Kenyan authorities are angry after Tanzania police burnt to death 6,400 one-day-old chicks from Kenya, on suspicion they could spread bird flu.
Tanzania’s regional livestock boss, Obedi Nyasembwa, said the chicks, worth about Sh554,000 (Tsh12 million), were smuggled from Kenya and were a health risk.
The day-old chicks were intercepted on Sunday in Namanga and a Tanzanian businesswoman was arrested.
They were being transported in ventilated wooden boxes.
The authorities doused them in petrol then set them ablaze on Tuesday, Mwananchi newspaper reported.
The Kenya Veterinary Association confirmed the incident.
This comes days after Tanzania seized and auctioned 1,300 cattle belonging to Maasais from Kenya.
The cattle had been driven across the border for pasture.
Kenyan Livestock PS Andrew Tuimur yesterday was awaiting a briefing on the chicks’ burning.
He criticised Tanzanian authorities for auctioning Maasai cattle last week.
“I was surprised to learn they auctioned the animals. The natural thing would have been to drive them back to where they came from. The Foreign Affairs ministry has taken this up,” he said.
Tuimur said cross-border movement of animals is common in East Africa because of drought.
“The pastoralists were looking for pasture. This often happens on the border with Ethiopia and Uganda,” he said.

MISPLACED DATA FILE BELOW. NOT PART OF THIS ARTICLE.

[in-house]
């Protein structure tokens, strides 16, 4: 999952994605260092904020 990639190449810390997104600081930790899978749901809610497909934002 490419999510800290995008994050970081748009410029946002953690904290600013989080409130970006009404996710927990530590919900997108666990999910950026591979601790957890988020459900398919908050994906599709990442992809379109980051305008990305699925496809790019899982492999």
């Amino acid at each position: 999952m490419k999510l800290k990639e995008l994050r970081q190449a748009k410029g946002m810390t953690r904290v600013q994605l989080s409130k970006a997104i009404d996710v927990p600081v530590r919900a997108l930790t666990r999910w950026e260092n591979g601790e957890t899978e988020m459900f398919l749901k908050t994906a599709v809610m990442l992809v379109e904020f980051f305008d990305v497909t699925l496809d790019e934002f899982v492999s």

Yesterday, Kenyan veterinarians condemned the burning of the chicks.
“There was a more humane way of dealing with the birds, but burning them alive is not humane,” the honorary secretary of the Kenya Veterinary Association, Kenneth Wameyo, said.
He said there was no evidence the chicks carried disease and in any case, there is no bird flu in Kenya.
“The chicks are innocent. Tanzanian laws governing disease control actually state they should have been returned to where they originated,” Wameyo said.
Wameyo said Tanzania had also refused to sign the Mutual Recognition Agreement for East African vets.
This would facilitate movement of veterinarians, specialists and other veterinary professionals across East Africa.
Mutual Recognition Agreements are internationally recognised.
They are most commonly applied to goods and services, where partnering countries agree to recognise one another’s conformity assessments.
This eliminates the need for duplicate authorisation processes.
Tanzania banned all poultry imports in 2007 to prop up the domestic.
Tanzania’s Mwananchi newspaper quoted police as saying the chicks belonged Mary Matia from Arusha, who has been arrested.
Kenyans on WhatsApp groups for vets angrily told off Tanzania.
The others praised the country for being strict on disease surveillance laws.